Pilgrim Pipeline application moves forward, but resistance building

Around 80 percent of the proposed Pilgrim Pipeline would run along the state Thruway's right-of-way corridor. (Photo: Will Dendis)

Around 80 percent of the proposed Pilgrim Pipeline would run along the state Thruway’s right-of-way corridor. (Photo: Will Dendis)

After Pilgrim Pipeline filed applications for permits to use the Thruway corridor as a right-of-way last week, opponents of the 178-mile crude oil/refined petroleum products pipeline restated their opposition to the project and demanded that the state Department of Environmental Conservation lead the environmental review rather than the Thruway Authority.

“These pipelines would directly contradict the energy and climate goals for New York and threaten the health and well-being of our communities,” said Rosendale Town Board member Jennifer Metzger, in a release.


The double pipeline would be built between Albany and Linden, N.J., with 200,000 gallons of crude oil per day moving south and the same volume of refined products north. The route is mostly along the Thruway right-of-way, but includes some private property.

Many local towns and cities have expressed opposition to the project, citing the local dangers of pipeline leaks and wider implications of fracking (the oil bound for the Pilgrim Pipeline originates from the Bakken shale in North Dakota, the same deposits that have increased the volume of oil carried by trains and barges through the Hudson Valley to New Jersey refineries).

Ulster County as well as the towns of Woodstock and New Paltz and the City of Kingston have passed resolutions against the pipeline, and the Town of Saugerties declared “no confidence” in the project after a canceled public informational meeting. (A company spokesman at the time said public hearings had a tendency to “devolve into shouting matches.”)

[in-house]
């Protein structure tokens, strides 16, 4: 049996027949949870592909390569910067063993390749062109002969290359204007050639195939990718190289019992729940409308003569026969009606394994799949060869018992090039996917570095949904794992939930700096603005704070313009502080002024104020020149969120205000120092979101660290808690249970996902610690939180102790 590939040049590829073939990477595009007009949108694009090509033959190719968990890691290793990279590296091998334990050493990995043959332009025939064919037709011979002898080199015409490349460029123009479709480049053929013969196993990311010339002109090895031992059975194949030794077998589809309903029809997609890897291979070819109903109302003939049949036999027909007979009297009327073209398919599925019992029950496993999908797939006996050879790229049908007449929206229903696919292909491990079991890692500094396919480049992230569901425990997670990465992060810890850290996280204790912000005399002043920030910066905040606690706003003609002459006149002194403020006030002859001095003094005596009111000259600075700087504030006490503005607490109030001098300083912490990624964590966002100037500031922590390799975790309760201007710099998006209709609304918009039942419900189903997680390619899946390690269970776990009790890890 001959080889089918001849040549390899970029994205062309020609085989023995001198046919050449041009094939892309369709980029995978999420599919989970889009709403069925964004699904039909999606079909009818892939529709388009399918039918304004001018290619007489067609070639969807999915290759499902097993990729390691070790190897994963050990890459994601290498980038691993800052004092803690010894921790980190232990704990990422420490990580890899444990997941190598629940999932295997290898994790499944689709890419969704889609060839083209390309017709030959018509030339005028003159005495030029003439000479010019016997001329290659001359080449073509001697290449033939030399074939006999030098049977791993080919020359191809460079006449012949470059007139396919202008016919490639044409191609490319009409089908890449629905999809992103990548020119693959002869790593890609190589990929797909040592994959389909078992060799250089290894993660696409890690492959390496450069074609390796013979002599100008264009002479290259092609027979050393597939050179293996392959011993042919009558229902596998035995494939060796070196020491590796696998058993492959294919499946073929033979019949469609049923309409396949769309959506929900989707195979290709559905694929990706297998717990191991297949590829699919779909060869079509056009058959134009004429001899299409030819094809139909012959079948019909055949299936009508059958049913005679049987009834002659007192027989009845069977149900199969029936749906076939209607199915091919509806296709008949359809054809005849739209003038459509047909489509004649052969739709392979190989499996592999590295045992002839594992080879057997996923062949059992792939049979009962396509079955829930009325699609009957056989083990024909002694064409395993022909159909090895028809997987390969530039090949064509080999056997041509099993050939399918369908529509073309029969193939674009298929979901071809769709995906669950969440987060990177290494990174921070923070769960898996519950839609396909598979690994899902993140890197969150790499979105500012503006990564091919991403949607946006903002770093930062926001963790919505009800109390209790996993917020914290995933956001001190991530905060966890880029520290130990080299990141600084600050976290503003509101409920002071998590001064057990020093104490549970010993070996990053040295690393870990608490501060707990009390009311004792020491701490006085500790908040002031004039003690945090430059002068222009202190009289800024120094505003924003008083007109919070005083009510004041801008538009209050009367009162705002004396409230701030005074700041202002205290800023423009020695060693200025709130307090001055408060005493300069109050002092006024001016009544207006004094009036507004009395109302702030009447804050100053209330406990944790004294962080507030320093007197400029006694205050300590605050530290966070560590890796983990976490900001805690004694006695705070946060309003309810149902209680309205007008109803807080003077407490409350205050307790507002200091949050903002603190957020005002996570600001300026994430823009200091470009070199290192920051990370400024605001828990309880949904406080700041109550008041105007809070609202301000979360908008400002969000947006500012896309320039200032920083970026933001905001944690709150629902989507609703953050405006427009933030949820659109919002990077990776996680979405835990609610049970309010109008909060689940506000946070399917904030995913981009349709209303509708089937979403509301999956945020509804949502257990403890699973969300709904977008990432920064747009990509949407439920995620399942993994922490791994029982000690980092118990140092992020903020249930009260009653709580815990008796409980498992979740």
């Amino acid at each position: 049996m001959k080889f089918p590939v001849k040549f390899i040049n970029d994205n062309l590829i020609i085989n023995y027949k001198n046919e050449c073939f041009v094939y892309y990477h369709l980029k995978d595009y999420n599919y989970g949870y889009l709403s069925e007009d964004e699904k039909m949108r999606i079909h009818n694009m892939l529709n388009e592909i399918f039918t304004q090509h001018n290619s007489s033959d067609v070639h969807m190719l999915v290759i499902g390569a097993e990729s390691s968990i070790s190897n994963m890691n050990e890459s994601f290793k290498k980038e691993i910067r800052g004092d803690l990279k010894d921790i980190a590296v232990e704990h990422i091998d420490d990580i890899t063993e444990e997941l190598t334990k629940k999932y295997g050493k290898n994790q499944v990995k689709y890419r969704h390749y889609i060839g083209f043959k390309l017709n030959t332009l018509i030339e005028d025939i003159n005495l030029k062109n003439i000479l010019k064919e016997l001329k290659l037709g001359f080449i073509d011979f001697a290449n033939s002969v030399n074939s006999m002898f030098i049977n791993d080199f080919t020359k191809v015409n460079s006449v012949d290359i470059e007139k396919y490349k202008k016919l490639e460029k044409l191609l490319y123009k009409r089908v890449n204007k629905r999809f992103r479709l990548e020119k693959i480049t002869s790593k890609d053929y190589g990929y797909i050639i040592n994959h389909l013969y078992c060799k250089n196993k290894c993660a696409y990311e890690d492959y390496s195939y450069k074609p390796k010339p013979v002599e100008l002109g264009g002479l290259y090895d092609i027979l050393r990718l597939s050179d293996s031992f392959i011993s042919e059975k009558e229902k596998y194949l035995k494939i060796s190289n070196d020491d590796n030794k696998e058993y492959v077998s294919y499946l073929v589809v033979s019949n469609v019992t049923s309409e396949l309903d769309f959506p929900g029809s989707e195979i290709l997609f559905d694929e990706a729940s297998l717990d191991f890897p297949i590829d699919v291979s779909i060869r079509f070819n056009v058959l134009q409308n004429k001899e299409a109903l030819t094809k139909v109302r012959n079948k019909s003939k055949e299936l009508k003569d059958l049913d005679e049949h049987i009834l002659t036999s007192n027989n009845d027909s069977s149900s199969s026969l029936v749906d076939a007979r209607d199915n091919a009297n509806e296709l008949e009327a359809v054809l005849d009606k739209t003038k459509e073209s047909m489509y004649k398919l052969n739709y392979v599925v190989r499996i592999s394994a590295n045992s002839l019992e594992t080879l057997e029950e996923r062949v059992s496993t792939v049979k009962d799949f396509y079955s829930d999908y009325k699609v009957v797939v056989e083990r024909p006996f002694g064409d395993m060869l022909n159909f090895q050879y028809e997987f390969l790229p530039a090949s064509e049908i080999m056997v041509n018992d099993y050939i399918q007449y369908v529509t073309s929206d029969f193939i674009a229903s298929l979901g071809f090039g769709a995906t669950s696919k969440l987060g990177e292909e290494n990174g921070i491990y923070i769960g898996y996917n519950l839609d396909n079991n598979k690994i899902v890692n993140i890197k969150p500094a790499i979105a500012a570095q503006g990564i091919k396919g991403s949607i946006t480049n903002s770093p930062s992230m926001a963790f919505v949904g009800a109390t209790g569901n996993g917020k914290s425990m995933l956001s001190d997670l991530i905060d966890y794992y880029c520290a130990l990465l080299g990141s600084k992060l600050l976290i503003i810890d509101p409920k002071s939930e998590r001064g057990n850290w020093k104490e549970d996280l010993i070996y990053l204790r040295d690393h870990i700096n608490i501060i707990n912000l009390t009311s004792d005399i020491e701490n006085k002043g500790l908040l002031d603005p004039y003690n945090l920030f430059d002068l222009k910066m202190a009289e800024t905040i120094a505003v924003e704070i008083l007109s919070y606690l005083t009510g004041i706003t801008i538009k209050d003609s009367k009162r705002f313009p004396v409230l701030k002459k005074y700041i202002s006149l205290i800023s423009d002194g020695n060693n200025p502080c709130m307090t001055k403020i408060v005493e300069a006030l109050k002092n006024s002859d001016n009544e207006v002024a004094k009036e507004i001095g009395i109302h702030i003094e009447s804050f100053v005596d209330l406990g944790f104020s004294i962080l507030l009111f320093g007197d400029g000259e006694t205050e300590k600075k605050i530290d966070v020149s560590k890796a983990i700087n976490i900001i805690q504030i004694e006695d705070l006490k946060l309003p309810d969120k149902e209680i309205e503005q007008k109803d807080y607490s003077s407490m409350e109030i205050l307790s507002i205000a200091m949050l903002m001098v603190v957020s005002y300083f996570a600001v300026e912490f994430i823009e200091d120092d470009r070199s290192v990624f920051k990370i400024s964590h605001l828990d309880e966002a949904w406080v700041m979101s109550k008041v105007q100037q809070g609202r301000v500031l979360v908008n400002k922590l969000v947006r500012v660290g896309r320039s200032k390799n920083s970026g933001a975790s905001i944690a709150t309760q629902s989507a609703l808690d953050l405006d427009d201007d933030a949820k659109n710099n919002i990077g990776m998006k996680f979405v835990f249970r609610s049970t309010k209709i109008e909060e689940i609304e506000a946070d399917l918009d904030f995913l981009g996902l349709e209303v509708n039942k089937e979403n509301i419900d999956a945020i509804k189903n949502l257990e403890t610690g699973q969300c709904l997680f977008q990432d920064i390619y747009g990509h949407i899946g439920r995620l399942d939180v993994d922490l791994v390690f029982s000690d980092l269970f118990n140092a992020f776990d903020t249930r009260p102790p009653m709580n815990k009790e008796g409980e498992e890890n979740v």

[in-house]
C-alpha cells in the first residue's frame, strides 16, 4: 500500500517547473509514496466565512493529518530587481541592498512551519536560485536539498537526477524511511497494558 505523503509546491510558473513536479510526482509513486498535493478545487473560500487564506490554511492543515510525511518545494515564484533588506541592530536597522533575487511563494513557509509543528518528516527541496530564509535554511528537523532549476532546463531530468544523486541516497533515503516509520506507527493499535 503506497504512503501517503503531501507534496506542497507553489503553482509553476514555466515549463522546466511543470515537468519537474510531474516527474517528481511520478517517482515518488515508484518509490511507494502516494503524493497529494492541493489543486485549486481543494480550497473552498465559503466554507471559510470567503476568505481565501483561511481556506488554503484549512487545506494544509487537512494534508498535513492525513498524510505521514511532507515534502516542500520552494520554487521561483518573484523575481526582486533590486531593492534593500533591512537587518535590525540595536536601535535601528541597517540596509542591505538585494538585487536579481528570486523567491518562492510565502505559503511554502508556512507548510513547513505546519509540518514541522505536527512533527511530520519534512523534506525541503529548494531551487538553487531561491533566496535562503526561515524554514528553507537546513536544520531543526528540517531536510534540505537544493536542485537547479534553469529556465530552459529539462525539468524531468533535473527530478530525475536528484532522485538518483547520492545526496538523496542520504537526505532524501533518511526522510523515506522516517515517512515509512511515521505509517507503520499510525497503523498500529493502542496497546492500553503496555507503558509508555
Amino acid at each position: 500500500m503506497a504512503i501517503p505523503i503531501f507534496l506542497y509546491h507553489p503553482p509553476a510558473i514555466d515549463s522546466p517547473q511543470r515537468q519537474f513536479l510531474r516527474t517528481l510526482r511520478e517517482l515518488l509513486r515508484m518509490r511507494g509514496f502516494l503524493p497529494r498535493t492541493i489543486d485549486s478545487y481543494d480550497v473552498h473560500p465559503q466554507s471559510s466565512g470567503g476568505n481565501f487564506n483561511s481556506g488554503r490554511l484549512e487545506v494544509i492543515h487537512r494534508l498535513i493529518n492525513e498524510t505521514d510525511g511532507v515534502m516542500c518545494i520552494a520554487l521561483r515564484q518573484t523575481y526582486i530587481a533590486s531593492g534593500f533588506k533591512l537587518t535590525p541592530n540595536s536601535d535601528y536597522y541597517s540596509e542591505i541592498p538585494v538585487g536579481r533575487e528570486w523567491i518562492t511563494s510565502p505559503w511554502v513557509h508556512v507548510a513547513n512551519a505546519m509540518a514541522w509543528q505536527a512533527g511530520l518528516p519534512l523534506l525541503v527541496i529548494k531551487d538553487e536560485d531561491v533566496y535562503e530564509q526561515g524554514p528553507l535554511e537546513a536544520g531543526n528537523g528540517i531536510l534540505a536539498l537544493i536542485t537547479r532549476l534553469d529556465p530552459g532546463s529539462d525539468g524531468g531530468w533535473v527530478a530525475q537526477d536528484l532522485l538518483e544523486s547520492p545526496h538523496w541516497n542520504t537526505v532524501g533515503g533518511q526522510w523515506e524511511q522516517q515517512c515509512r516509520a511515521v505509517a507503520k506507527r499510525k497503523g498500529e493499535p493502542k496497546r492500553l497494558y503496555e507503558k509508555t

Pilgrim says pipelines are a safer and more efficient way of moving oil.

“Fossil fuels are slated to drive our economy for the foreseeable future,” wrote George Bochis, vice president for development at Pilgrim Pipeline Holdings, LLC, in an op-ed in our sister paper, Saugerties Times earlier this year. “America’s growing capacity for energy production means its citizens face a choice about the infrastructure that transports those fuels. By creating a reliable, efficient and state-of-the-art underground pipeline that reduces fuel barge traffic through the region, the Pilgrim Pipeline offers clear benefits to the region.”

Bochis wrote that the pipeline would not increase the amount of oil passing through the region because East Coast refineries are already at capacity.

Lack of transparency?

Pipeline opponents Lanny Walter and Sue Rosenberg asked the Saugerties Town Board on Nov. 18 to support their request that DEC lead the review of the project. They said the board needed to weigh in by Dec. 16.

Relations between the Saugerties town board and Pilgrim don’t seem to have improved since the board’s June “no confidence” vote. Town Supervisor Greg Helsmoortel appeared peeved, complaining that he hadn’t been notified that the company had filed its three-volume draft environmental impact statement before the meeting, even though the press and opponents had been notified.

He was particularly scornful of an assurance by the company contained in a press release saying it wanted to be “as transparent as possible” while inviting “questions and dialogue with government officials and the public.”

“They haven’t been that way thus far,” he said. “They’ve already got a lot of strikes against them. I have very little faith in them at all, if any.”

Last week, KingstonCitizens.org, the local activist group that led the successful opposition to the Niagara Bottling proposal, last week asked its members to consider whether the group will ask the Kingston Common Council to advocate the DEC taking “lead agency” status in the environmental review.


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